According to statistics released by The Kennel Club, Cavaliers were the 6th most popular dog in the United Kingdom in 2007 with 11,422 registrations in a single year. Labrador Retrievers were the most popular with 45,079 registrations in that year.

Temperament[edit]

The breed is highly affectionate, playful, extremely patient and eager to please. As such, dogs of the breed are good with children and other dogs.Cavaliers are active and sporting. Cavaliers are successful in conformation shows, obedience and agility and they also make wonderful therapy dogs due to their sweet, gentle natures.They have an instinct to chase most things that move including vehicles on busy streets, and so most Cavaliers will never become “street-wise”.The Cavalier‘s coat requires weekly brushing, but no trimming.

Health[edit]

Cavaliers can notably be prone to mitral valve disease, which leads to heart failure. This appears in many Cavaliers at some point in their lives and is the most common cause of death. Some serious genetic health problems, including early-onset mitral valve disease (MVD), the potentially severely painful syringomyelia (SM), hip dysplasia, luxating patellas, and certain vision and hearing disorders are health problems for this breed.

Mitral valve disease[edit]

Nearly all Cavaliers eventually have mitral valve disease, with heart murmurs that may progressively worsen, leading to heart failure. This condition is polygenic (affected by multiple genes), and therefore all lines of Cavaliers worldwide are susceptible. It is the leading cause of death in the breed. A survey by The Kennel Club of the United Kingdom showed that 42.8% of Cavalier deaths are cardiac related. The next most common causes are cancer (12.3%) and old age (12.2%).Veterinary geneticists and cardiologists have developed breeding guidelines to eliminate early-onset mitral valve disease in the breed, but it is unclear if a statistically significant number of breeders follow these guidelines.

Syringomyelia[edit]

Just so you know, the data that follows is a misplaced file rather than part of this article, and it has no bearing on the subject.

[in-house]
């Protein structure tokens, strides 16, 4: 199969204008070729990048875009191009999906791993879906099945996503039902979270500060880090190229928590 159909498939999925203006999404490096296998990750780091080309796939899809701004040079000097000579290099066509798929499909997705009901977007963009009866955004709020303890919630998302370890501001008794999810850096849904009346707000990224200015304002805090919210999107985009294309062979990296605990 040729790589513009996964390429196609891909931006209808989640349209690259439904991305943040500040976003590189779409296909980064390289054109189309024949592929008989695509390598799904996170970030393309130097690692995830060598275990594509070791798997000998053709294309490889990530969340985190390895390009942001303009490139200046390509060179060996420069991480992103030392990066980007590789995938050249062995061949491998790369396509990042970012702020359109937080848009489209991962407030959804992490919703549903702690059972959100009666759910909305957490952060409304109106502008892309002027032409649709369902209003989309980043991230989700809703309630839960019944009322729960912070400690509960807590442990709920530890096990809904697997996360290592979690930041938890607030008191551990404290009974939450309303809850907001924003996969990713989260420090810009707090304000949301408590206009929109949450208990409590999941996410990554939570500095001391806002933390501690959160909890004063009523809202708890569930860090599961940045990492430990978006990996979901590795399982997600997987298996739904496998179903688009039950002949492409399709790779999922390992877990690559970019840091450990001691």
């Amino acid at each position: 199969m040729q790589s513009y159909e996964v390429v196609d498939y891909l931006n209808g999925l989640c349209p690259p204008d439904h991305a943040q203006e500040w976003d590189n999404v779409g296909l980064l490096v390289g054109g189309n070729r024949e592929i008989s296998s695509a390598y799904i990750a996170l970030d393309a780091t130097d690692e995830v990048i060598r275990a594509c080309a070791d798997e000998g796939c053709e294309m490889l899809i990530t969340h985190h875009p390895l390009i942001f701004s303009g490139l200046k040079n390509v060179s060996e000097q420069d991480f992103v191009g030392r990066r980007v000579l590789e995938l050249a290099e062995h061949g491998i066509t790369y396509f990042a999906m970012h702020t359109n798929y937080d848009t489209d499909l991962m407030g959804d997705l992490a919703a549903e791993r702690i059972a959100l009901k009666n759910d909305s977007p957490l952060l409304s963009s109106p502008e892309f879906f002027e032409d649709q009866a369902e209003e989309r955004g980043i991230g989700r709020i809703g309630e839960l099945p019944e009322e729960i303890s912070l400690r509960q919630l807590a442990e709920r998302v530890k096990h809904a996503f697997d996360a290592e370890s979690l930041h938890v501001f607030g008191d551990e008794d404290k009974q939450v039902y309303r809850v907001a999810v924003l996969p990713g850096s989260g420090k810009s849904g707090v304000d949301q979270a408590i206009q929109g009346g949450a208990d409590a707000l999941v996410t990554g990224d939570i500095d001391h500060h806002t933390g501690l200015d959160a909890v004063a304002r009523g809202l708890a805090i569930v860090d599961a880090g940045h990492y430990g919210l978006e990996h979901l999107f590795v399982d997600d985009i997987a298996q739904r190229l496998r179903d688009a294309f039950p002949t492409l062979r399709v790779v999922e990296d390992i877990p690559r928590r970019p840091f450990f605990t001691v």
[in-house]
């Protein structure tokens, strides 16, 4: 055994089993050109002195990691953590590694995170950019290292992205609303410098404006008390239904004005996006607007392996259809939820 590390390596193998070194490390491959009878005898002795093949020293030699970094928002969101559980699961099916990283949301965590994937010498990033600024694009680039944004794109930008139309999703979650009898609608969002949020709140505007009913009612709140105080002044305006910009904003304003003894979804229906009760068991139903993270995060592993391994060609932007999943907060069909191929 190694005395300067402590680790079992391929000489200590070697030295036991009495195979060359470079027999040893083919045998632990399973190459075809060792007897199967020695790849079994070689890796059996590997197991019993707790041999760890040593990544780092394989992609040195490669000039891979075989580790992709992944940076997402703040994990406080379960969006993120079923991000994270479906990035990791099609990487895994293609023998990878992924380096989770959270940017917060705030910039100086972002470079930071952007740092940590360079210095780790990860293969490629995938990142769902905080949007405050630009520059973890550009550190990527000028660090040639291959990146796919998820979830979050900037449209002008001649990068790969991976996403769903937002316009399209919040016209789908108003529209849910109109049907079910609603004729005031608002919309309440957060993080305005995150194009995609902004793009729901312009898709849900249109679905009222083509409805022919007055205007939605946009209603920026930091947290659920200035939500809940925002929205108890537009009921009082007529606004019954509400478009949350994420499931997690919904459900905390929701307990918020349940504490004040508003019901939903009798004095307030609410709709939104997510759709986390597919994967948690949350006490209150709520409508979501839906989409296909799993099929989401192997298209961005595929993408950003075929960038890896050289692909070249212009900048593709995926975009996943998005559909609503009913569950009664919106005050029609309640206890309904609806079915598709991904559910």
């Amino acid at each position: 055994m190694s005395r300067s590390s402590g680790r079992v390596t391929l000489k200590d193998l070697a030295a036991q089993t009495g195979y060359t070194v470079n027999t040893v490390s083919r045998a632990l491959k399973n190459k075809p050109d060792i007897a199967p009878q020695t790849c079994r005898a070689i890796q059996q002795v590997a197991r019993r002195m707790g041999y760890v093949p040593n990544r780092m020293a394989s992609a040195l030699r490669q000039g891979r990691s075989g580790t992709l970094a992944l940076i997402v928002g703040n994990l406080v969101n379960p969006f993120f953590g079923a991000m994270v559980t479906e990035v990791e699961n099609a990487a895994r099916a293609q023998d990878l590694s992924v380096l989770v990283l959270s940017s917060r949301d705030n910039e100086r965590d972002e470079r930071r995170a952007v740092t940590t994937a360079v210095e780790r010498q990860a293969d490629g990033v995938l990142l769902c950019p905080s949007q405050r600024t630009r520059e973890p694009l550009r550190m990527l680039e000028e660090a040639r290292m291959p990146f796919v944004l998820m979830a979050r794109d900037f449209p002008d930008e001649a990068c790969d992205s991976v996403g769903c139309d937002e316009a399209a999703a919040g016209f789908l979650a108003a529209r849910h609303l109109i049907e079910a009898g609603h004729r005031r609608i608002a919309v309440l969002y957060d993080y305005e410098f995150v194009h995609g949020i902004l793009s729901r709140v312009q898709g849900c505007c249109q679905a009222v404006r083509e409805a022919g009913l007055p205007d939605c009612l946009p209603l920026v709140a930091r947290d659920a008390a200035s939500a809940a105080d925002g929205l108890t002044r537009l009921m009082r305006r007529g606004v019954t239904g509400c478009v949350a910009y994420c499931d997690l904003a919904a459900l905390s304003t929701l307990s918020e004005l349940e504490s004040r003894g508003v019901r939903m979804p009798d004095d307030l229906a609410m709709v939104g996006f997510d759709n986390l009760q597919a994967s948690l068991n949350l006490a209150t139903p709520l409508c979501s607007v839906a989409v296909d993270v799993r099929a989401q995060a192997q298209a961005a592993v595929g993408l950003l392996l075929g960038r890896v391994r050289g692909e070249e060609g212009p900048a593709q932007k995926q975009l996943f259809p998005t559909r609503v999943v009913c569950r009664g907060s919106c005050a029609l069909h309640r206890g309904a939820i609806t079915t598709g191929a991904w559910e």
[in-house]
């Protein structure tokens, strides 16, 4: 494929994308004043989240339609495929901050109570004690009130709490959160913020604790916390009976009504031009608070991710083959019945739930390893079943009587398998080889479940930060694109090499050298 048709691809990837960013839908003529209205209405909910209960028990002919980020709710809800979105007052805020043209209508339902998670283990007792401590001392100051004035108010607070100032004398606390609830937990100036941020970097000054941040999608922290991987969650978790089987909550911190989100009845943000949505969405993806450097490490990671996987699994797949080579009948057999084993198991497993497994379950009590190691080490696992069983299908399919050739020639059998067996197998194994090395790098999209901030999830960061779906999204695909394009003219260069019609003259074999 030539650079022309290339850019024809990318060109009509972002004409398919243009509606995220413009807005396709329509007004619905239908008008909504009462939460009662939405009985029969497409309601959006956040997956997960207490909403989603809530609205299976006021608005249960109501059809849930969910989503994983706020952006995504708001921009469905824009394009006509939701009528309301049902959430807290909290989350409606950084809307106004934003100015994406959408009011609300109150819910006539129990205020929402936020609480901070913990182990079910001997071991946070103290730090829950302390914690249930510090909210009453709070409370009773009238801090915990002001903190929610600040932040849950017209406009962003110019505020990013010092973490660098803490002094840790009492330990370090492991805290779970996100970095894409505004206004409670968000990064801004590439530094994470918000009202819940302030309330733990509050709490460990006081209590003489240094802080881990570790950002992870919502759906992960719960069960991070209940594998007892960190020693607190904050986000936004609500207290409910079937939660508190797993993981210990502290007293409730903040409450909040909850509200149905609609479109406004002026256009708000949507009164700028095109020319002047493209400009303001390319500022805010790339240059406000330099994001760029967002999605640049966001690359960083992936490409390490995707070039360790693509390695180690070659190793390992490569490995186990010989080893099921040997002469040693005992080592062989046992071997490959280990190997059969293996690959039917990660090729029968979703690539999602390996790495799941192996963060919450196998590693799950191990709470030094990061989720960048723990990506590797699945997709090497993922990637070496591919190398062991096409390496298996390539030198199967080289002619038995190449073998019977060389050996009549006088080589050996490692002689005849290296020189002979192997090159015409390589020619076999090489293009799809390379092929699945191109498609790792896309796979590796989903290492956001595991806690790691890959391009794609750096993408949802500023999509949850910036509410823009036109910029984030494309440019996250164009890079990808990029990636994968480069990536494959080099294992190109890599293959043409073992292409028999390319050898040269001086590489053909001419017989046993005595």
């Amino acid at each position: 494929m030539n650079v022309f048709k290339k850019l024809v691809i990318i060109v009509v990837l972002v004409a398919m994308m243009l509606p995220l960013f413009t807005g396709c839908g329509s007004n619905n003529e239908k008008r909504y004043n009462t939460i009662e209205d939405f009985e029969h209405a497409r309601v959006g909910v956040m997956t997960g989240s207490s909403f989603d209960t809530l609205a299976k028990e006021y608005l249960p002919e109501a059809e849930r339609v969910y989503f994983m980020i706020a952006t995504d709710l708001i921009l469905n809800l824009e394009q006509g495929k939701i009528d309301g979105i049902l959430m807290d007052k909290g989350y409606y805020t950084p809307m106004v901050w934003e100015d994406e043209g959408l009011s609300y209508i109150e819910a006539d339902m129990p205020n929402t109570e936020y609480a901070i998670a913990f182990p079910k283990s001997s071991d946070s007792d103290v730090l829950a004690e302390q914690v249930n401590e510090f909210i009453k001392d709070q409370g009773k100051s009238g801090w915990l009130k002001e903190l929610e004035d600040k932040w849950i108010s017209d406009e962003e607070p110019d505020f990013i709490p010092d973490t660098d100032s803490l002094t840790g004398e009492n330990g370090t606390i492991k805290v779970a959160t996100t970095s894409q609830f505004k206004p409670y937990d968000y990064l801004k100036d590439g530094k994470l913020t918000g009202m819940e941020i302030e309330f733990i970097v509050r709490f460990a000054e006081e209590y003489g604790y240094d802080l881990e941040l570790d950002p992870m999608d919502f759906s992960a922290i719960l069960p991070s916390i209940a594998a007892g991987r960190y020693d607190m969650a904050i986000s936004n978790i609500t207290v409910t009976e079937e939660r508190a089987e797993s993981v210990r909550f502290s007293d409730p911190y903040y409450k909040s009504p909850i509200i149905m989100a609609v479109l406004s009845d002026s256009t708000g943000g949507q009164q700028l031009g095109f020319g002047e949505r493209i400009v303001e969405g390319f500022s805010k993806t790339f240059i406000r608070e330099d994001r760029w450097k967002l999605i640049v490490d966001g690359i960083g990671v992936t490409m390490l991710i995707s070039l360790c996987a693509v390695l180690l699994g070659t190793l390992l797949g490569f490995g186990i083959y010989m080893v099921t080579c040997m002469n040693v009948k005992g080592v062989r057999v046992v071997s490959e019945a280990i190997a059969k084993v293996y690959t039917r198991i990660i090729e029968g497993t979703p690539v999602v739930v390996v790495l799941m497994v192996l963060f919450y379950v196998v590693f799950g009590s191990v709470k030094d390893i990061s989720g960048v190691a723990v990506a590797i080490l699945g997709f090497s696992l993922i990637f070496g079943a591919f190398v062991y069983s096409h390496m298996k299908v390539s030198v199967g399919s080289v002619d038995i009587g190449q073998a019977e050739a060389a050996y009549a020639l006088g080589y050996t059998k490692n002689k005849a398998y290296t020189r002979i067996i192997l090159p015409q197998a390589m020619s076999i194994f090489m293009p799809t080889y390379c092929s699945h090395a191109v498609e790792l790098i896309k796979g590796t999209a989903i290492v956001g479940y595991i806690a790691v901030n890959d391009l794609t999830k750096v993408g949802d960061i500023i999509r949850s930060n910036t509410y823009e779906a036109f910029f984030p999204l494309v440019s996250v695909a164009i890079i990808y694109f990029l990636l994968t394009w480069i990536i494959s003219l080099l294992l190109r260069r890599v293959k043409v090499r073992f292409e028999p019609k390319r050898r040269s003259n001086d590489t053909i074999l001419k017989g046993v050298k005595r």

Syringomyelia (SM) is a condition affecting the brain and spine, causing symptoms ranging from mild discomfort to severe pain and partial paralysis. It is caused by a malformation, commonly known as Chiari Malformation, in the lower back of the skull that reduces the space available to the brain, compressing it and often forcing it out (herniating it) through the opening into the spinal cord. This blocks the flow of cerebral spinal fluid (CSF) around the brain and spine and increases the fluid’s pressure, creating turbulence that in turn is believed to create fluid pockets, or syrinxes (hence the term syringomyelia), in the spinal cord. Syringomyelia is rare in most breeds but has become widespread in the Cavalier King Charles Spaniel, with international research samples in the past few years consistently showing over 90% of Cavaliers have the malformation, and that between 30–70% have syrinxes.Not all dogs with SM show scratching behavior. Not all dogs who show scratching behavior appear to be in pain, though several leading researchers, including Dr Clare Rusbridge in the UK and Drs Curtis Dewey and Dominic Marino in the US, believe scratching in SM cavaliers is a sign of pain and discomfort and of existing neurological damage to the dorsal horn region of the spine. If onset is at an early age, a first sign may be scratching and/or rapidly appearing scoliosis. If the problem is severe, there is likely to be poor proprioception (awareness of body position), especially with regard to the forelimbs. Clumsiness and falling results from this problem. Progression is variable though the majority of dogs showing symptoms by age four tend to see progression of the condition.A veterinarian will rule out basic causes of scratching or discomfort such as ear mites, fleas, and allergies, and then, primary secretory otitis media (PSOM – glue ear), as well as spinal or limb injuries, before assuming that a Cavalier has SM. PSOM can present similar symptoms but is much easier and cheaper to treat.